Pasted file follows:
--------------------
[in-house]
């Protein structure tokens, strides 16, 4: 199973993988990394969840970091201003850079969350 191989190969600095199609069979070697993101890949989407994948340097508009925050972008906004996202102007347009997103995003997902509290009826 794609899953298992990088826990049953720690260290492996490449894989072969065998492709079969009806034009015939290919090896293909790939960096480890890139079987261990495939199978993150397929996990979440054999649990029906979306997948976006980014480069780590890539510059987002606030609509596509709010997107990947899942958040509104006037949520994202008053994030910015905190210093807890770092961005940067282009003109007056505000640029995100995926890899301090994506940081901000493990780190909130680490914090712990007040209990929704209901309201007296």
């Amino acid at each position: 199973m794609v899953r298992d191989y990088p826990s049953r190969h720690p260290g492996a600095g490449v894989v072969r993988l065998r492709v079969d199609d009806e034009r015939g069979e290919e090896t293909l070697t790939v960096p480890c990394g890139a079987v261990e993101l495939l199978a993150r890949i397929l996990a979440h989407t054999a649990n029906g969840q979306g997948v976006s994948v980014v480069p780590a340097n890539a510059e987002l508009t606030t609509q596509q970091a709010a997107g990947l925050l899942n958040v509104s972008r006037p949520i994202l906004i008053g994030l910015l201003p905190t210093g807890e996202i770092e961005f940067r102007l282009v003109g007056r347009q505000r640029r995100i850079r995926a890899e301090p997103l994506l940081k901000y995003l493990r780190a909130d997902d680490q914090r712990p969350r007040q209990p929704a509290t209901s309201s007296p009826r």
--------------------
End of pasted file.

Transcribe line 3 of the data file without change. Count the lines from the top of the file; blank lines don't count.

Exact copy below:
């Amino acid at each position: 199973m794609v899953r298992d191989y990088p826990s049953r190969h720690p260290g492996a600095g490449v894989v072969r993988l065998r492709v079969d199609d009806e034009r015939g069979e290919e090896t293909l070697t790939v960096p480890c990394g890139a079987v261990e993101l495939l199978a993150r890949i397929l996990a979440h989407t054999a649990n029906g969840q979306g997948v976006s994948v980014v480069p780590a340097n890539a510059e987002l508009t606030t609509q596509q970091a709010a997107g990947l925050l899942n958040v509104s972008r006037p949520i994202l906004i008053g994030l910015l201003p905190t210093g807890e996202i770092e961005f940067r102007l282009v003109g007056r347009q505000r640029r995100i850079r995926a890899e301090p997103l994506l940081k901000y995003l493990r780190a909130d997902d680490q914090r712990p969350r007040q209990p929704a509290t209901s309201s007296p009826r």